A cover song is usually easily recognizable, since they tend to sound pretty much exactly like the original. But a great cover is when a band takes a song and reworks it in their own style. But you could also take it a step further, and cover something that is from a completely different genre. There are some really great examples of heavy metal and rock bands who have done covers that are completely out of left field, and made them their own, with some even scoring a bigger hit than the original artist. Let’s take a look at a few really cool metal and rock covers of some of the biggest pop hits since the sixties!

Guns N’ Roses - “Knockin’ On Heaven’s Door”

Even though Guns N’ Roses version of Bob Dylan’s “Knockin’ On Heaven’s Door” might be the one song on this list that is the most faithful the original, it still completely took fans by surprise when it first appeared on the Days of Thunder soundtrack in 1990, and on Use Your Illusion II the following year. The melodic ballad bore no resemblance to the heavy rock music fans had gotten accustomed to with Guns’ classic debut Appetite For Destruction. Nevertheless it was a huge hit for the band, and the song got them tons of new fans thanks to the video being in heavy rotation on MTV. For guitar fans, the best parts of the song are Slash’s solos after each chorus. Check out this 12 minute live version of the song with Slash playing his black Gibson EDS-1275 Double Neck:

 

Disturbed - “Land of Confusion”

You instantly know a Disturbed song when you hear it. The band has such a unique sound that even though you may not have heard the song before, it is usually pretty obvious that it is a song by the famous heavy metal band. For their 2005 album Ten Thousand Fists, Disturbed decided to cover the Genesis classic “Land of Confusion.” The song sounds great with Dan Donegan’s heavy metal guitar treatment, and David Draiman’s distinctive singing style. Disturbed’s version of “Land of Confusion” made it all the way to number one on Billboard’s US Mainstream Rock Tracks chart, with help from the accompanying Todd McFarlane animated video.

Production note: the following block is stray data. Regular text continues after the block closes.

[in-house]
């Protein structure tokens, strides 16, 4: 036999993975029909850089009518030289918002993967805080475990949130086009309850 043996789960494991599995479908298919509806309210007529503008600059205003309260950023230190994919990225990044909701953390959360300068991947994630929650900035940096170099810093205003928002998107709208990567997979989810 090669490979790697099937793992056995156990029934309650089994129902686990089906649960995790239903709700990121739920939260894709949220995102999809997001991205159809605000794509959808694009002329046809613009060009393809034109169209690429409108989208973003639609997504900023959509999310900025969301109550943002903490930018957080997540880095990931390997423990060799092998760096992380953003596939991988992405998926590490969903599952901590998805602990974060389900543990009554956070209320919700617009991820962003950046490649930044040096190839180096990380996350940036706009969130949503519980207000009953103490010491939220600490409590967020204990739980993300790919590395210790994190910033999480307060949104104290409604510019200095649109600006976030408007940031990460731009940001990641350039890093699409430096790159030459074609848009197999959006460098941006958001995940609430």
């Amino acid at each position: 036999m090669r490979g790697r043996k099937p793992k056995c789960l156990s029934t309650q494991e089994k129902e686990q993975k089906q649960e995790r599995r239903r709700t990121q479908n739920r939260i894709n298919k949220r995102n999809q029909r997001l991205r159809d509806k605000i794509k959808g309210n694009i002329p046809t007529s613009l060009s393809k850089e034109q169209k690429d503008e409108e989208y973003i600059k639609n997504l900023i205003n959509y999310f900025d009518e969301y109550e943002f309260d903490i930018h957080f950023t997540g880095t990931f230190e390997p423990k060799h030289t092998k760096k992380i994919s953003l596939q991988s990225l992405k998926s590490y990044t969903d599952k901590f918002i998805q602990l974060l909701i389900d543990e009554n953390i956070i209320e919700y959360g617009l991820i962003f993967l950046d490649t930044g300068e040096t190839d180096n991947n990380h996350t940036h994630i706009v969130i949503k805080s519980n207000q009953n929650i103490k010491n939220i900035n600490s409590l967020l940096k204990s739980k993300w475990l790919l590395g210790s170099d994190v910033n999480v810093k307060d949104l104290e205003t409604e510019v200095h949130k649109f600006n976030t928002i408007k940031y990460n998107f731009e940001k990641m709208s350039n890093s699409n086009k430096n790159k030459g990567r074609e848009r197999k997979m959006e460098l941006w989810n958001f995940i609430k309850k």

Marilyn Manson - “Sweet Dreams (Are Made of This)”

In the mid eighties Eurythmics were one of the biggest pop bands in the world, with a number of hit records to their name. But who would have thought that ten years later shock rocker Brian Warner, aka Marilyn Manson, would turn one of Eurythmics’ biggest hits in to an angst ridden dark rock tune? Marilyn Manson covered “Sweet Dreams (Are Made of This)” on the Smells Like Children EP in 1995. Filled with heavy fuzz guitars, and weird effects, all accented by Manson’s drone-like singing, the song was a huge hit for Marilyn Manson, playing a major part in establishing a main stream following for the band. It probably earned Annie Lennox and Dave Stewart a hefty royalty check as well.

Van Halen - “Dancing In The Street”

On their fifth album Diver Down, Van Halen took on the Marvin Gaye penned Martha and the Vandellas 1964 hit “Dancing in the Street.” The song was a top forty hit for Van Halen in the US. Here’s what Eddie Van Halen had to say about the song’s reception in an interview with Guitar Player, by Jas Obrecht in 1982: “It takes almost as much time to make a cover song sound original as it does writing a song. I spent a lot of time arranging and playing synthesizer on 'Dancing in the Streets,' and they [critics] just wrote it off as, 'Oh, it's just like the original.' So forget the critics! These are good songs. Why shouldn't we redo them for the new generation of people?”

Megadeth - “These Boots”

Thrash metal and Nancy Sinatra seems like a weird combo doesn’t it? Well, Megadeth covered the song “These Boots Are Made For Walking” on their 1985 debut Killing Is My Business... and Business Is Good!. The song is not a straight up cover, Megadeath mainman Dave Mustaine altered the lyrics. The song’s composer Lee Hazlewood requested “These Boots” be removed from subsequent pressings of the Megadeth album, citing the offensive lyrics as the reason. The song was actually removed from pressings of the album made after 1995, but reappeared in 2002 with altered lyrics.